Uncle Joe doing Britain a favour in Spain or the Near-East.
Considering how Britain is bound to fear Turkish expansion into the
Near-East and have a considerable interest in having Spanish affairs
working out in a way amenable to Britain, I dare say Moscow has got
a number of diplomatic cards to play.

but does put constant pressure on LEN. a USSR fleet build LEN(nc)
in case you have an early gain is not only the most direct
declaration of war to britain, but cannot be used for anything
else than northern Scandinavia, while Soviet armies are
desperately needed everywhere on the map. Removing Len(nc) is not
an option, but reacing it via ARO and Finland (not to forget it's
baltic borders) should suffice to balance the region. Thus, I
would relocate NRG to not border LEN.

We'll have to agree to disagree there. I love that the Western-most
and Eastern-most powers are quite close to another in the Far North.
As they might ultimately be in the Near-East.

Gives you added diplomatic complexity and does justice to the high
Anglo-Soviet tensions during the interwar period.

The second,? I even think grave problem is the "claim" the map
gives Poland on the Baltic states, which makes it difficult to dip
about their fate.

Poland's in a pole-position regarding these two SCs. Much as say
Germany is when it comes to Denmark and the Netherlands. To expect
say an equal division of those two SCs, is to expect quite much.
That's like say Britain expecting to get Belgium in Standard. It
ain't the norm.

are polish home SC right now, and that will always make Poland
want them badly. It does in the end give you more flexibility to
build. Yet as three of them is much too much - it does neither
reflect Poland's situation in the era, nor does it by any means
reflect the importance of the SC that are flagged "build SC" in
the Baltic.

Poland's diplomatic position is not set in stone in this game.
Historically Poland horribly bungled its interwar diplomacy, if you
ask me. The "Jagiellonian dream" of establishing a Polish-led
power-block on territory once belonging to the Polish-Lithuanian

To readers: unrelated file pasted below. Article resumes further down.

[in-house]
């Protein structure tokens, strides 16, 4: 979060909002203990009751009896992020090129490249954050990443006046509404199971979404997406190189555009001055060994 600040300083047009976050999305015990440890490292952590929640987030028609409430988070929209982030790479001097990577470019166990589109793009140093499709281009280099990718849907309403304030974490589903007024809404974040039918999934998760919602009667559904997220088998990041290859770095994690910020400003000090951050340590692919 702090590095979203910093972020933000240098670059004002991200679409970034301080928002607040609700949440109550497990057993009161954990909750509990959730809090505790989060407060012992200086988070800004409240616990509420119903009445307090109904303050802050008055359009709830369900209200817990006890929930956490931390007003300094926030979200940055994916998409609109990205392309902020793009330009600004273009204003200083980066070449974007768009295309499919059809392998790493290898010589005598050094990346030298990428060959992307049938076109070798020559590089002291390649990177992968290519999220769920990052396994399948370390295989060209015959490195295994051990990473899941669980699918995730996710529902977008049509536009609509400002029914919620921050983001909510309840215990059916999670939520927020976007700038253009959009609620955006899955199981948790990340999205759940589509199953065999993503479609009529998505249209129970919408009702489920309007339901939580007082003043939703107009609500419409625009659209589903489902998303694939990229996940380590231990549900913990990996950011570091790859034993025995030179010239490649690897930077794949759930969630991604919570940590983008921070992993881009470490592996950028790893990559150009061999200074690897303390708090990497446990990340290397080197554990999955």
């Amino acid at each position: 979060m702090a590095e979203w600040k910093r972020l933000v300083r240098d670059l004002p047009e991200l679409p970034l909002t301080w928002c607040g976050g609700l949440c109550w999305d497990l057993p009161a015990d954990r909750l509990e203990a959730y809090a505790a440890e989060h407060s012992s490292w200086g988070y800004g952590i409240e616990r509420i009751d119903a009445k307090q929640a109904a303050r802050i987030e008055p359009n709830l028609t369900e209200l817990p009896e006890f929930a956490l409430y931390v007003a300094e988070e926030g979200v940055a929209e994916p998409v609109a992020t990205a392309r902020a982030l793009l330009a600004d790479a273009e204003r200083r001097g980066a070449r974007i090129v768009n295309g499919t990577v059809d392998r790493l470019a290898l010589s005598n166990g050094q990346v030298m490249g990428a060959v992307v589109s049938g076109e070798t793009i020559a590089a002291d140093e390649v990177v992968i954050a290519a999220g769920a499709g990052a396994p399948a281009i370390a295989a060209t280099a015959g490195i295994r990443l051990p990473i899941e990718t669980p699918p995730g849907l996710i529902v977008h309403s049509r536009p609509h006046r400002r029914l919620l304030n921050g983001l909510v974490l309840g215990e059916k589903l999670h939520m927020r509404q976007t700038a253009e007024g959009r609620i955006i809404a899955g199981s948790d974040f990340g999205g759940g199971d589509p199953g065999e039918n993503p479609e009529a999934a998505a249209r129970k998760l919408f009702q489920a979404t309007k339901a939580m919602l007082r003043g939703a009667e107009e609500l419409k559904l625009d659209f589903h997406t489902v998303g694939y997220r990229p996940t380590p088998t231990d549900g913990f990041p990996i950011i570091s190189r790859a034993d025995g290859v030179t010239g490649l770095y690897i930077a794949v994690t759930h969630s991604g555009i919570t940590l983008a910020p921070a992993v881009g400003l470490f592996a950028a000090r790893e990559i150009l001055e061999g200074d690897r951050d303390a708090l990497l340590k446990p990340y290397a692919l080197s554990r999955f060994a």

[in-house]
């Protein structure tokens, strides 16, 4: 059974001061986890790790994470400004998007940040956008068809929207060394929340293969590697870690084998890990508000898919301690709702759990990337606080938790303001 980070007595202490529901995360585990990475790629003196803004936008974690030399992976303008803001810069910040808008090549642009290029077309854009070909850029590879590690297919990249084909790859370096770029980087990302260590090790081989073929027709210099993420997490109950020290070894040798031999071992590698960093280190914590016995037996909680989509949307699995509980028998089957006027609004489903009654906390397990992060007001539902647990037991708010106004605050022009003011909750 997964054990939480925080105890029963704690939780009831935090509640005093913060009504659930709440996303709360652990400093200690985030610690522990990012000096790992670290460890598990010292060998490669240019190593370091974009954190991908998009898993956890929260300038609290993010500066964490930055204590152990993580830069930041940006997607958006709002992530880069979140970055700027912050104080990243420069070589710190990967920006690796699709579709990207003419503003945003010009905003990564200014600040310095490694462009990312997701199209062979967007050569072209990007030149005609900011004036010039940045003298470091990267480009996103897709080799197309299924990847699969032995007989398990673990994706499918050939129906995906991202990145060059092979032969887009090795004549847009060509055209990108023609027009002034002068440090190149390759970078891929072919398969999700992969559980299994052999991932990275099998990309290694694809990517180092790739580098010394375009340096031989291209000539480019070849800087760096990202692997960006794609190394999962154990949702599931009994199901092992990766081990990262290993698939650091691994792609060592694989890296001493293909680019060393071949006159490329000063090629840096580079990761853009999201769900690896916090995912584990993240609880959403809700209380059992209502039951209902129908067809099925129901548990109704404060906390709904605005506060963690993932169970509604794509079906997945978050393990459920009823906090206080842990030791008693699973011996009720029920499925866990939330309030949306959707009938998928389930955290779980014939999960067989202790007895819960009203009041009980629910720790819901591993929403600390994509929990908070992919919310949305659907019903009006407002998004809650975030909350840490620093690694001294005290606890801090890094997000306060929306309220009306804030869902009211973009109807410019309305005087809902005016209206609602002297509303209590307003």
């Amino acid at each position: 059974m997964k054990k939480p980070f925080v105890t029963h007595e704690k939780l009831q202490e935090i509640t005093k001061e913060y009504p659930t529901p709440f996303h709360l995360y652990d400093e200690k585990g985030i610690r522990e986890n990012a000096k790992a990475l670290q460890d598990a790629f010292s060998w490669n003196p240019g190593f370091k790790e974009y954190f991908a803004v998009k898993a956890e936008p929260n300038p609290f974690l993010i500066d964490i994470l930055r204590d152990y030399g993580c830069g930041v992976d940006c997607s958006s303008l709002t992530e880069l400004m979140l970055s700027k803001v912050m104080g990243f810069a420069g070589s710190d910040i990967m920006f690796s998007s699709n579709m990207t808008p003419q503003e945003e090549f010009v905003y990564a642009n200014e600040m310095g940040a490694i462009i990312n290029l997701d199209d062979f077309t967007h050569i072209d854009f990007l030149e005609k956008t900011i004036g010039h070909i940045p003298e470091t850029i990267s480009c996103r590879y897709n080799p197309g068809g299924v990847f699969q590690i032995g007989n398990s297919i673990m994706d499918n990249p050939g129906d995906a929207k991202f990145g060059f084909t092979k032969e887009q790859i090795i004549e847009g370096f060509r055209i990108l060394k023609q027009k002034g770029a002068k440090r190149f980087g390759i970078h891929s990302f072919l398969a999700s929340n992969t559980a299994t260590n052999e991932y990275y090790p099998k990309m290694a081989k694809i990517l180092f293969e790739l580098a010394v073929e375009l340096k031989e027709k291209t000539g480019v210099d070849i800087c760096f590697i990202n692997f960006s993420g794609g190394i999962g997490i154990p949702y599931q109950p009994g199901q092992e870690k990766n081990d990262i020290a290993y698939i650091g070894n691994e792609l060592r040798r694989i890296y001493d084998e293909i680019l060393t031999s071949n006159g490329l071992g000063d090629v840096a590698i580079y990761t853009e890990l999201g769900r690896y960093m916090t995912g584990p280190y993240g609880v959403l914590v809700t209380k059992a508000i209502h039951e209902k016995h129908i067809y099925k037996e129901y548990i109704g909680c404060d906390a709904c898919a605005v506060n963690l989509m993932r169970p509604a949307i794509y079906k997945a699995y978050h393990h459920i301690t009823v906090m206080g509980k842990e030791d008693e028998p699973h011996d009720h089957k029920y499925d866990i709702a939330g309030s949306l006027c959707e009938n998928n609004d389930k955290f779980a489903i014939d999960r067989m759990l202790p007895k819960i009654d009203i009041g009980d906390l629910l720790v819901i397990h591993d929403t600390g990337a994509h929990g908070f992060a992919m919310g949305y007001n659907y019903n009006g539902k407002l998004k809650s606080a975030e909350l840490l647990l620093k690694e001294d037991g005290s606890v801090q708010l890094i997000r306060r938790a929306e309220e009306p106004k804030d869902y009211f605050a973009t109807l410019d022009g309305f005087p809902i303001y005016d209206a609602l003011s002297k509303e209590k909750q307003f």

Commonwealth wasn't a pipedream. In light of the precarious
independence many states gained on account of German and Russian
defeat, whilst those countries were bound to reemerge from a period
weakness, I think there indeed existed a quite compelling
pull-factor for these states to form a confederation led by the
region's most powerful state: Poland.

Of course, Poland made a royal mess of it by picking fights with
almost all her neighbours. That's what thwarted the Intermarum
project. I chose to not burden my Polish player with the same
unenlightened greed that kept such alliances and confederations
largely merely on the drawing-board.

simply removing one or two pink circles does not do the job for
me, as any expansion of both USSR and Poland will still result in
a clash there with units, that cannot be send elsewhere easily. So
what I would do redrawing the map is:

- Remove SC LAT completely. It didn't have that much importance

Riga's been a key city for centuries. Had Peter the Great taken
Riga, he'd have made that his capital, I understand. Saint
Petersburg was a poor substitute.

? and
for the sake of the game's balance in the region this serves as

If one subscribes to the thesis that the balance is off in the first

Create an SC EUK, not being a build SC for anyone.